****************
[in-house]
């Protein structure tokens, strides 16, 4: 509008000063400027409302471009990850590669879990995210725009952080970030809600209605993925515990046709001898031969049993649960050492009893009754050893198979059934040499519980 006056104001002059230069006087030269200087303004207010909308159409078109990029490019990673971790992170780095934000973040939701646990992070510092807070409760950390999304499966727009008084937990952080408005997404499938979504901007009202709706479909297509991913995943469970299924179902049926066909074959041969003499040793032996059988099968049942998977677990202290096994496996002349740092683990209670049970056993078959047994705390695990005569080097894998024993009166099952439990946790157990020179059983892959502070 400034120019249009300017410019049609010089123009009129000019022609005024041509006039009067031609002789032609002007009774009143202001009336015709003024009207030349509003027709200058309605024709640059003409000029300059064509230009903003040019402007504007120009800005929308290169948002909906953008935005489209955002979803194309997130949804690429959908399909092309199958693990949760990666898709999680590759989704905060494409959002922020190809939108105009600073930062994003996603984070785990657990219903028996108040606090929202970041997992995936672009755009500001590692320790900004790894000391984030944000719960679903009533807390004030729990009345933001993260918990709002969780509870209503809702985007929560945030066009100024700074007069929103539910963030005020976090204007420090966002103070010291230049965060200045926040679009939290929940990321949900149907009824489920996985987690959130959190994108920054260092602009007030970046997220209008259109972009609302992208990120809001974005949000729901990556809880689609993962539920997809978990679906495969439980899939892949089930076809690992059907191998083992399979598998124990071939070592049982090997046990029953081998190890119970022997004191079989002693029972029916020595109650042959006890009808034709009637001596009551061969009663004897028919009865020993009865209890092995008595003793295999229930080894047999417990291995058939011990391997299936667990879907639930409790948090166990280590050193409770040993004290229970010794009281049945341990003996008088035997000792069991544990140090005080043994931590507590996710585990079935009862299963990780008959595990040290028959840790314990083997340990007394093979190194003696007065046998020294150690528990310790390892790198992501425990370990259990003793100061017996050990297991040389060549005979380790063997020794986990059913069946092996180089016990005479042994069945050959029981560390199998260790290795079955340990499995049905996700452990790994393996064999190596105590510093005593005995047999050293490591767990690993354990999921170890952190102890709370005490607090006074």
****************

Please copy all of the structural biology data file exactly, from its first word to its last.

[in-house]
């Protein structure tokens, strides 16, 4: 509008000063400027409302471009990850590669879990995210725009952080970030809600209605993925515990046709001898031969049993649960050492009893009754050893198979059934040499519980 006056104001002059230069006087030269200087303004207010909308159409078109990029490019990673971790992170780095934000973040939701646990992070510092807070409760950390999304499966727009008084937990952080408005997404499938979504901007009202709706479909297509991913995943469970299924179902049926066909074959041969003499040793032996059988099968049942998977677990202290096994496996002349740092683990209670049970056993078959047994705390695990005569080097894998024993009166099952439990946790157990020179059983892959502070 400034120019249009300017410019049609010089123009009129000019022609005024041509006039009067031609002789032609002007009774009143202001009336015709003024009207030349509003027709200058309605024709640059003409000029300059064509230009903003040019402007504007120009800005929308290169948002909906953008935005489209955002979803194309997130949804690429959908399909092309199958693990949760990666898709999680590759989704905060494409959002922020190809939108105009600073930062994003996603984070785990657990219903028996108040606090929202970041997992995936672009755009500001590692320790900004790894000391984030944000719960679903009533807390004030729990009345933001993260918990709002969780509870209503809702985007929560945030066009100024700074007069929103539910963030005020976090204007420090966002103070010291230049965060200045926040679009939290929940990321949900149907009824489920996985987690959130959190994108920054260092602009007030970046997220209008259109972009609302992208990120809001974005949000729901990556809880689609993962539920997809978990679906495969439980899939892949089930076809690992059907191998083992399979598998124990071939070592049982090997046990029953081998190890119970022997004191079989002693029972029916020595109650042959006890009808034709009637001596009551061969009663004897028919009865020993009865209890092995008595003793295999229930080894047999417990291995058939011990391997299936667990879907639930409790948090166990280590050193409770040993004290229970010794009281049945341990003996008088035997000792069991544990140090005080043994931590507590996710585990079935009862299963990780008959595990040290028959840790314990083997340990007394093979190194003696007065046998020294150690528990310790390892790198992501425990370990259990003793100061017996050990297991040389060549005979380790063997020794986990059913069946092996180089016990005479042994069945050959029981560390199998260790290795079955340990499995049905996700452990790994393996064999190596105590510093005593005995047999050293490591767990690993354990999921170890952190102890709370005490607090006074």